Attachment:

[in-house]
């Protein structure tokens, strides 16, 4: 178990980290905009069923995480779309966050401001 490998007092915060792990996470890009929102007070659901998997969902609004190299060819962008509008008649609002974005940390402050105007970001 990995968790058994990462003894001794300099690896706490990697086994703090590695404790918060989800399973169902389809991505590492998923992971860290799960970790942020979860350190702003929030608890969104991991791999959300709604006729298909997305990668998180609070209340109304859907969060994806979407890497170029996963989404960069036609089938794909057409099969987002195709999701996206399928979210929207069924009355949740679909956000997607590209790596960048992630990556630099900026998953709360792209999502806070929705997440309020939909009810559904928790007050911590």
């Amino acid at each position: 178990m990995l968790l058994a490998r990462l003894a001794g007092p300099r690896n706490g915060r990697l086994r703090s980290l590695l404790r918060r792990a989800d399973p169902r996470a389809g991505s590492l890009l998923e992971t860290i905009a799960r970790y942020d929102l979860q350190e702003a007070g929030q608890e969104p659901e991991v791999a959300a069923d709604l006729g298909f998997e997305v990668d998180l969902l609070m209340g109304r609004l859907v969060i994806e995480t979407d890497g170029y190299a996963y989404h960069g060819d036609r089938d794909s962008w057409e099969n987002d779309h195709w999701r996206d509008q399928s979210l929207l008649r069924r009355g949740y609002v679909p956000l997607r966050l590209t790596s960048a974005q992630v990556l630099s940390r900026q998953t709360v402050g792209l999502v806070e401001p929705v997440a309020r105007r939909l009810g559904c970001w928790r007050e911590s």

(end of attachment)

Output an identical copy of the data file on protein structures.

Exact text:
[in-house]
């Protein structure tokens, strides 16, 4: 178990980290905009069923995480779309966050401001 490998007092915060792990996470890009929102007070659901998997969902609004190299060819962008509008008649609002974005940390402050105007970001 990995968790058994990462003894001794300099690896706490990697086994703090590695404790918060989800399973169902389809991505590492998923992971860290799960970790942020979860350190702003929030608890969104991991791999959300709604006729298909997305990668998180609070209340109304859907969060994806979407890497170029996963989404960069036609089938794909057409099969987002195709999701996206399928979210929207069924009355949740679909956000997607590209790596960048992630990556630099900026998953709360792209999502806070929705997440309020939909009810559904928790007050911590």
């Amino acid at each position: 178990m990995l968790l058994a490998r990462l003894a001794g007092p300099r690896n706490g915060r990697l086994r703090s980290l590695l404790r918060r792990a989800d399973p169902r996470a389809g991505s590492l890009l998923e992971t860290i905009a799960r970790y942020d929102l979860q350190e702003a007070g929030q608890e969104p659901e991991v791999a959300a069923d709604l006729g298909f998997e997305v990668d998180l969902l609070m209340g109304r609004l859907v969060i994806e995480t979407d890497g170029y190299a996963y989404h960069g060819d036609r089938d794909s962008w057409e099969n987002d779309h195709w999701r996206d509008q399928s979210l929207l008649r069924r009355g949740y609002v679909p956000l997607r966050l590209t790596s960048a974005q992630v990556l630099s940390r900026q998953t709360v402050g792209l999502v806070e401001p929705v997440a309020r105007r939909l009810g559904c970001w928790r007050e911590s």